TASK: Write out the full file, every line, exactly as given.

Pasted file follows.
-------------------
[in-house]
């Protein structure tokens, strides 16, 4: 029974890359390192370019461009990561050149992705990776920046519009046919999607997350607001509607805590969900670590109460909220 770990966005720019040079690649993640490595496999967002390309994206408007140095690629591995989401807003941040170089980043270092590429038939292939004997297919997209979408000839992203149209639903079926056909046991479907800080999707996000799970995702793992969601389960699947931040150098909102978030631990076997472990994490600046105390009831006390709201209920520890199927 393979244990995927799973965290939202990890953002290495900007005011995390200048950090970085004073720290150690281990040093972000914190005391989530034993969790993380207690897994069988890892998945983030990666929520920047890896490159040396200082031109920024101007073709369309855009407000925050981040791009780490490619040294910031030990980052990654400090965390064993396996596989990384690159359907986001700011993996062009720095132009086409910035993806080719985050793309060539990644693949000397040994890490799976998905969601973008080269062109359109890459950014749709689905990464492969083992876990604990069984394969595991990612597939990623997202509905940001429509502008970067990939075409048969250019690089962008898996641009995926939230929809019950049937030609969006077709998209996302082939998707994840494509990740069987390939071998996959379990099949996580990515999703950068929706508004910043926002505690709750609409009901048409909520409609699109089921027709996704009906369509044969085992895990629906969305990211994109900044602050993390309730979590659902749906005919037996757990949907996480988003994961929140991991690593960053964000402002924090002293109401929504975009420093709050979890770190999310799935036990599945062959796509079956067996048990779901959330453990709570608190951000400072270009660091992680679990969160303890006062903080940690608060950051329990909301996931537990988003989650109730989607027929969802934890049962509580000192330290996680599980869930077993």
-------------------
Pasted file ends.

[in-house]
């Protein structure tokens, strides 16, 4: 029974890359390192370019461009990561050149992705990776920046519009046919999607997350607001509607805590969900670590109460909220 770990966005720019040079690649993640490595496999967002390309994206408007140095690629591995989401807003941040170089980043270092590429038939292939004997297919997209979408000839992203149209639903079926056909046991479907800080999707996000799970995702793992969601389960699947931040150098909102978030631990076997472990994490600046105390009831006390709201209920520890199927 393979244990995927799973965290939202990890953002290495900007005011995390200048950090970085004073720290150690281990040093972000914190005391989530034993969790993380207690897994069988890892998945983030990666929520920047890896490159040396200082031109920024101007073709369309855009407000925050981040791009780490490619040294910031030990980052990654400090965390064993396996596989990384690159359907986001700011993996062009720095132009086409910035993806080719985050793309060539990644693949000397040994890490799976998905969601973008080269062109359109890459950014749709689905990464492969083992876990604990069984394969595991990612597939990623997202509905940001429509502008970067990939075409048969250019690089962008898996641009995926939230929809019950049937030609969006077709998209996302082939998707994840494509990740069987390939071998996959379990099949996580990515999703950068929706508004910043926002505690709750609409009901048409909520409609699109089921027709996704009906369509044969085992895990629906969305990211994109900044602050993390309730979590659902749906005919037996757990949907996480988003994961929140991991690593960053964000402002924090002293109401929504975009420093709050979890770190999310799935036990599945062959796509079956067996048990779901959330453990709570608190951000400072270009660091992680679990969160303890006062903080940690608060950051329990909301996931537990988003989650109730989607027929969802934890049962509580000192330290996680599980869930077993």